John Federick Kensett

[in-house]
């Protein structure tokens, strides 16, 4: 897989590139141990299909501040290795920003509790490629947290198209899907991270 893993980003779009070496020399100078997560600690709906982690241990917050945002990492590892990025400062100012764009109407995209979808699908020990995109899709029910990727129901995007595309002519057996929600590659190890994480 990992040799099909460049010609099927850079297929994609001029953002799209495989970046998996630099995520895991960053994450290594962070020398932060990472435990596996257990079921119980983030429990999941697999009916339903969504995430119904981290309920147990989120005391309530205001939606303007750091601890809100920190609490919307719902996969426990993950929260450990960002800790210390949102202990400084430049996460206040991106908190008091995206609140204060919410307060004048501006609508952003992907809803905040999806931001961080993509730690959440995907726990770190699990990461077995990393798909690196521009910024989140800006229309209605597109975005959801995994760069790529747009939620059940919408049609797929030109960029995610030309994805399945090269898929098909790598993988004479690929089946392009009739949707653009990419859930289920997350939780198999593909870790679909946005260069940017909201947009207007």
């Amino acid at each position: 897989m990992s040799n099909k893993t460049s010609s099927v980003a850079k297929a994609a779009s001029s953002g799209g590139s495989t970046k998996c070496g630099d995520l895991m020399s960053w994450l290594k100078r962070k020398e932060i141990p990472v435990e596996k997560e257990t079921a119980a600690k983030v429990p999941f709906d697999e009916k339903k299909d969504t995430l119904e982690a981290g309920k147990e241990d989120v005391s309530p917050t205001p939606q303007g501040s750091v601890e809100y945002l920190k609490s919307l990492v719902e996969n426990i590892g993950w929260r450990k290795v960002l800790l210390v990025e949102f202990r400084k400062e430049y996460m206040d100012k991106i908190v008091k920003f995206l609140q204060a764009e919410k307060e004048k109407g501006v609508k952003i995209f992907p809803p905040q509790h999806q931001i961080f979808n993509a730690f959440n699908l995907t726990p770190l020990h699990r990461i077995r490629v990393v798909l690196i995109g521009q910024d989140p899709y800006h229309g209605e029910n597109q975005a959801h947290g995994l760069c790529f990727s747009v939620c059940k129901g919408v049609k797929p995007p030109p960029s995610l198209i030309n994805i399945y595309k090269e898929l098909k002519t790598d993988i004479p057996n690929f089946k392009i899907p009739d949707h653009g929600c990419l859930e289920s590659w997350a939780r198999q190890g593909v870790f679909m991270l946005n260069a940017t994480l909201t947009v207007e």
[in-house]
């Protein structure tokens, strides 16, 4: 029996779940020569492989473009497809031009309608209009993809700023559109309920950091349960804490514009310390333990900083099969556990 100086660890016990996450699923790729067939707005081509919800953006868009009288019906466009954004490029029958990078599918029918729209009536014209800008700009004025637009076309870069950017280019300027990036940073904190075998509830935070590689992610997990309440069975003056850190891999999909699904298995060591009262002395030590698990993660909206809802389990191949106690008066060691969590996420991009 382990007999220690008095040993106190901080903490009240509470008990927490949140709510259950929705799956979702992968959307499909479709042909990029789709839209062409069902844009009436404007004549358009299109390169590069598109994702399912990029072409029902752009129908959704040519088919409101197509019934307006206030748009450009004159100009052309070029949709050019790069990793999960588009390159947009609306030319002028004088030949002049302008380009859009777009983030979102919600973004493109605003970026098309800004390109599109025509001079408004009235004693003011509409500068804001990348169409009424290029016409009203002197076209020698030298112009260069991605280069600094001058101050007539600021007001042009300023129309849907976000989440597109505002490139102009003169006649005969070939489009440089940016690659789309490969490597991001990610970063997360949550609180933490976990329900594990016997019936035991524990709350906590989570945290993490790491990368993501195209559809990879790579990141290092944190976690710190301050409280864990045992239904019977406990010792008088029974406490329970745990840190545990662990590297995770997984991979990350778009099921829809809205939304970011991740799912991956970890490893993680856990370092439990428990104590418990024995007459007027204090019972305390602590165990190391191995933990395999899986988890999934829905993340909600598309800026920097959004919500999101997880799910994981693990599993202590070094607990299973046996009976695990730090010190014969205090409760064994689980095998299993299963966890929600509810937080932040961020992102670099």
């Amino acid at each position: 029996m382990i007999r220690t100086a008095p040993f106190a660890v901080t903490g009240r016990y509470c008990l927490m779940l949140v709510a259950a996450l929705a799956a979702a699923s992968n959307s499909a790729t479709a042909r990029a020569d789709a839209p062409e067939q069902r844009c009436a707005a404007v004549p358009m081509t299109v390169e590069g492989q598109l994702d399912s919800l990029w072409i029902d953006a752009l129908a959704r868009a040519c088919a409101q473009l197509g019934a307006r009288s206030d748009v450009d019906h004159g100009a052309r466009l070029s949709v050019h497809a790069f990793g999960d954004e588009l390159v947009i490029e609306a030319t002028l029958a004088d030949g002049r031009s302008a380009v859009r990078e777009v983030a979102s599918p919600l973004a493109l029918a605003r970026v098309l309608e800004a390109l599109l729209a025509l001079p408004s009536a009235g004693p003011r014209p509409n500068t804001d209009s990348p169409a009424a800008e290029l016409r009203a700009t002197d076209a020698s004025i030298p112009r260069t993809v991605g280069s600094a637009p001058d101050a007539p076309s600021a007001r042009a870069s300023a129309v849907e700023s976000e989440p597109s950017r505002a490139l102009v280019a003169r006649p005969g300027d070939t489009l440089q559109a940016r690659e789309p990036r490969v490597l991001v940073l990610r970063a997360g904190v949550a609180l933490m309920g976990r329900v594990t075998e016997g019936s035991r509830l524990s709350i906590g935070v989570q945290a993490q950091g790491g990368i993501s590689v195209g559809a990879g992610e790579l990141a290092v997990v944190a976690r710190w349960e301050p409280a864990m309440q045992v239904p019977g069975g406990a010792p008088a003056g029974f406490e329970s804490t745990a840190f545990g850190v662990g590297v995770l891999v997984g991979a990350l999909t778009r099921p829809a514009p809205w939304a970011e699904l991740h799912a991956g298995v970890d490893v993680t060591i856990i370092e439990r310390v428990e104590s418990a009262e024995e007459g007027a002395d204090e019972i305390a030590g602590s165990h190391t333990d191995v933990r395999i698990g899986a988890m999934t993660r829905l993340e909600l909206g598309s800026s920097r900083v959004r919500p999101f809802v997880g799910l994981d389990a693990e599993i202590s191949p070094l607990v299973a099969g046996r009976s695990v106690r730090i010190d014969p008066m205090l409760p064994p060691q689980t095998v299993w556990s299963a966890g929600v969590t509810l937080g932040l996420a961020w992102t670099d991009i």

Owning a work that is a recognized icon is a very appealing idea to a collector. Unquestionably, Kensett’s images of Bash Bish Falls in South Egremont, Massachusetts, were among his favorite subjects, in addition to Lake George, New York, and Newport, Rhode Island. Kensett painted eight examples of this scene between 1851 and 1857, four of which are in public collections: the Lyman Allyn Museum, the MFA in Boston, the National Academy of Design, and Yale University Art Museum. The work of J. F. Kensett is considered among the finest and the most sought-after of all Hudson River School artists. The very first dealer my father and I developed a working relationship with was Ken Lux and Hamilton Gallery. I doubt seriously that either my father or I understood the importance of this picture in 1966 when he purchased it from Ken Lux, proving that the passage of time can make one an extremely astute collector. Kensett was clearly a gifted artist but also a very gregarious, helpful, and well-liked person who attracted many of the finest artists of the day to visit his studio. There are two sides to good advice—the first is getting it and the second is taking it. In this instance Ken Lux gave it, and we, fortunately, took it.